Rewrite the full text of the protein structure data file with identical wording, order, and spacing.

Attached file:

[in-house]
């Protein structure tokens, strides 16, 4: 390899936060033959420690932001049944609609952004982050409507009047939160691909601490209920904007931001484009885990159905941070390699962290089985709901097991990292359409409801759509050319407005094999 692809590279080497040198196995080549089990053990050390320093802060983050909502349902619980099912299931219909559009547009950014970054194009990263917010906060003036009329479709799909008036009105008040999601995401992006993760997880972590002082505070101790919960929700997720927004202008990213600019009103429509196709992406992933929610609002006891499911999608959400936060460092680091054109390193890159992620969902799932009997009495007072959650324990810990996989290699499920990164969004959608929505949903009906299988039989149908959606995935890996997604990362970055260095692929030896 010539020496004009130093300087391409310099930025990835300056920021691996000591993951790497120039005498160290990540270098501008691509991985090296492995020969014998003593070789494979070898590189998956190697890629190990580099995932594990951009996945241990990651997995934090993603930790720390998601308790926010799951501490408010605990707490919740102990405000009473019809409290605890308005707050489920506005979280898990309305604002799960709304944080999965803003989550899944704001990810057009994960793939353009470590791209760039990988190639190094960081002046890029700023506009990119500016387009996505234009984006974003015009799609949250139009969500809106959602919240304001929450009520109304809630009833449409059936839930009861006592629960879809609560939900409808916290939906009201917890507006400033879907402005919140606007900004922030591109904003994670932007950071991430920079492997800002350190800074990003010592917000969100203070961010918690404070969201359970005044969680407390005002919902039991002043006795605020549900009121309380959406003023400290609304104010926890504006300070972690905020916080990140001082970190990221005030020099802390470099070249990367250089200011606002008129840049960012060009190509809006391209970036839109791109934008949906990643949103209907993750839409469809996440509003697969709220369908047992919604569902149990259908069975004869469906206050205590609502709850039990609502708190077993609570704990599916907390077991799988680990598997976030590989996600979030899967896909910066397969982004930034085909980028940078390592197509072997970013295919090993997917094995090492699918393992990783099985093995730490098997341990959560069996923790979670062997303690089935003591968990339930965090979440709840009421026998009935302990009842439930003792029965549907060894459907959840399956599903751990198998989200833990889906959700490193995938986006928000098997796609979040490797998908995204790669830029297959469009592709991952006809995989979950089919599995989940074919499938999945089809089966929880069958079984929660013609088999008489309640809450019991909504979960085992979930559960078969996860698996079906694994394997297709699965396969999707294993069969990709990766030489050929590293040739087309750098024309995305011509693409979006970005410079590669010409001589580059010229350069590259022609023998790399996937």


[in-house]
């Protein structure tokens, strides 16, 4: 390899936060033959420690932001049944609609952004982050409507009047939160691909601490209920904007931001484009885990159905941070390699962290089985709901097991990292359409409801759509050319407005094999 692809590279080497040198196995080549089990053990050390320093802060983050909502349902619980099912299931219909559009547009950014970054194009990263917010906060003036009329479709799909008036009105008040999601995401992006993760997880972590002082505070101790919960929700997720927004202008990213600019009103429509196709992406992933929610609002006891499911999608959400936060460092680091054109390193890159992620969902799932009997009495007072959650324990810990996989290699499920990164969004959608929505949903009906299988039989149908959606995935890996997604990362970055260095692929030896 010539020496004009130093300087391409310099930025990835300056920021691996000591993951790497120039005498160290990540270098501008691509991985090296492995020969014998003593070789494979070898590189998956190697890629190990580099995932594990951009996945241990990651997995934090993603930790720390998601308790926010799951501490408010605990707490919740102990405000009473019809409290605890308005707050489920506005979280898990309305604002799960709304944080999965803003989550899944704001990810057009994960793939353009470590791209760039990988190639190094960081002046890029700023506009990119500016387009996505234009984006974003015009799609949250139009969500809106959602919240304001929450009520109304809630009833449409059936839930009861006592629960879809609560939900409808916290939906009201917890507006400033879907402005919140606007900004922030591109904003994670932007950071991430920079492997800002350190800074990003010592917000969100203070961010918690404070969201359970005044969680407390005002919902039991002043006795605020549900009121309380959406003023400290609304104010926890504006300070972690905020916080990140001082970190990221005030020099802390470099070249990367250089200011606002008129840049960012060009190509809006391209970036839109791109934008949906990643949103209907993750839409469809996440509003697969709220369908047992919604569902149990259908069975004869469906206050205590609502709850039990609502708190077993609570704990599916907390077991799988680990598997976030590989996600979030899967896909910066397969982004930034085909980028940078390592197509072997970013295919090993997917094995090492699918393992990783099985093995730490098997341990959560069996923790979670062997303690089935003591968990339930965090979440709840009421026998009935302990009842439930003792029965549907060894459907959840399956599903751990198998989200833990889906959700490193995938986006928000098997796609979040490797998908995204790669830029297959469009592709991952006809995989979950089919599995989940074919499938999945089809089966929880069958079984929660013609088999008489309640809450019991909504979960085992979930559960078969996860698996079906694994394997297709699965396969999707294993069969990709990766030489050929590293040739087309750098024309995305011509693409979006970005410079590669010409001589580059010229350069590259022609023998790399996937």